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The theme of Biodiversity Day this year is “Mainstreaming biodiversity; sustaining people and their livelihoods”. According to World Bank figures, “natural capital accounts for an estimated 30% of total wealth in low income countries compared to only 2% in OECD countries”.
A stern warning for climate change, and our health - Shipping brings us 90% of world trade and has increased in size by 400% in the last 45 years. Cargo ships, tankers and dry-bulk tankers are an essential element of a globalised world economy, but they are thirsty titans and they won’t settle for diet drinks. There are up to 100,000 working vessels on the ocean and some travel an incredible 2/3 of the distance to the moon in one year.
The initials ‘CCS’ usually stand for Carbon Capture and Storage. However, I was with the team in Paris during COP21 promoting the Cap Global Carbon proposal; the mechanism embodied in Cap Global Carbon is Cap & Share, and it occurred to us that the name ‘Carbon Cap & Share’ has the same initials, CCS. Are these two types of CCS complementary or antagonistic? Are they friends or enemies?
The Paris Agreement is an unprecedented achievement in the fight against climate change. A record number of countries came together, first in the French capital for the COP21 conference in November-December 2015 and then formally to sign the agreement at the UN on 22 April 2016, to ensure that future generations enjoy a stable, healthy and habitable world.
Clearly a revolution in the global economy is needed for a heavy reduction of GHG emissions. You may have heard of Carbon Capture and Storage or CCS. This technology prevents CO2 from fossil fuel combustion from accumulating in the atmosphere.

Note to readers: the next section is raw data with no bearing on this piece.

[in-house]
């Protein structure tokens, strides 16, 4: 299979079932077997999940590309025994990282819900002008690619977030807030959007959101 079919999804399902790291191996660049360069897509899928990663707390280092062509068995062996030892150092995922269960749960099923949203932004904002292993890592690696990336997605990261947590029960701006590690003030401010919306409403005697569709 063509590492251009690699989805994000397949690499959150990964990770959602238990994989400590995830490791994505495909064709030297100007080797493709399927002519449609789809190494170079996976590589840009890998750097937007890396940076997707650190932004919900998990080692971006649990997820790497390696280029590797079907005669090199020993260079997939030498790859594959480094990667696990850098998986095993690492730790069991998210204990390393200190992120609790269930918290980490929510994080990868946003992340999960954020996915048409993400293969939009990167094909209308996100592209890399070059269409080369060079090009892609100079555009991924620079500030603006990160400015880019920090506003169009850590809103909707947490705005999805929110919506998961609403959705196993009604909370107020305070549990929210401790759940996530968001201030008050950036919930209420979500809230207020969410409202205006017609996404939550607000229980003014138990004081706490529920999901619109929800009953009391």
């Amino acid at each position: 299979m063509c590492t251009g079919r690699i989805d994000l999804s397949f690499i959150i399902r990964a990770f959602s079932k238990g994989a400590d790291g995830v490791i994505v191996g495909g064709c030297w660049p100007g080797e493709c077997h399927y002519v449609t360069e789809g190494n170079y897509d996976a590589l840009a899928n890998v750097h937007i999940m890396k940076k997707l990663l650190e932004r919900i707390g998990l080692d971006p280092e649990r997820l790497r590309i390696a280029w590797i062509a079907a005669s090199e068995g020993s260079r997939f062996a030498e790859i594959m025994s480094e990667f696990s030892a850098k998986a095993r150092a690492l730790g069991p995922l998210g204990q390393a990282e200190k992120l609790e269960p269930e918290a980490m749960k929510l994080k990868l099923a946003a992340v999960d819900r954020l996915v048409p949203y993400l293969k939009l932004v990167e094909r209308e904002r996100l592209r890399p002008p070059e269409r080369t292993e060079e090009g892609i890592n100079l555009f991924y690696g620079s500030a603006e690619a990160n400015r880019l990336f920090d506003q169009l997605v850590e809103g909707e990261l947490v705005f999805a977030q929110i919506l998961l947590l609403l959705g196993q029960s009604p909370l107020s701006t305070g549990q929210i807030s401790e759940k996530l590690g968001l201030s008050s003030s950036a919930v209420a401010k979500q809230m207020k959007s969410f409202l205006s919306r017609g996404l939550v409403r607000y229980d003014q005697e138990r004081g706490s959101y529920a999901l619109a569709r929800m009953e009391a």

A dirty, rundown environment has quantifiable costs for the economy and the well-being of societies. For example, the welfare costs of air pollution from road transport alone are estimated to amount to around 1.7 trillion USD in OECD countries, 1.4 trillion USD in China and 0.5 trillion in India.
The consequences of degradation of environmental quality as well as the consequences of environmental policies are typically unevenly distributed. In general, poorer countries and lower income households are more severely affected by environmental degradation and at the same time have less capacity to adapt.
“If He holds back the waters, there is drought; if He lets them loose, they devastate the land”. To be fair, that was in the days before governments played “a key role in developing targeted policy responses to market failures that impede the mitigation and allocation of drought and flood risks”, as the OECD report on Mitigating Droughts and Floods in Agriculture puts it.
Paris is a beautiful city but has an ugly problem with air pollution. Using 2 wheels to get to work, one becomes acutely aware of this insidious addiction to cars, and the “essence” of the problem, DIESEL.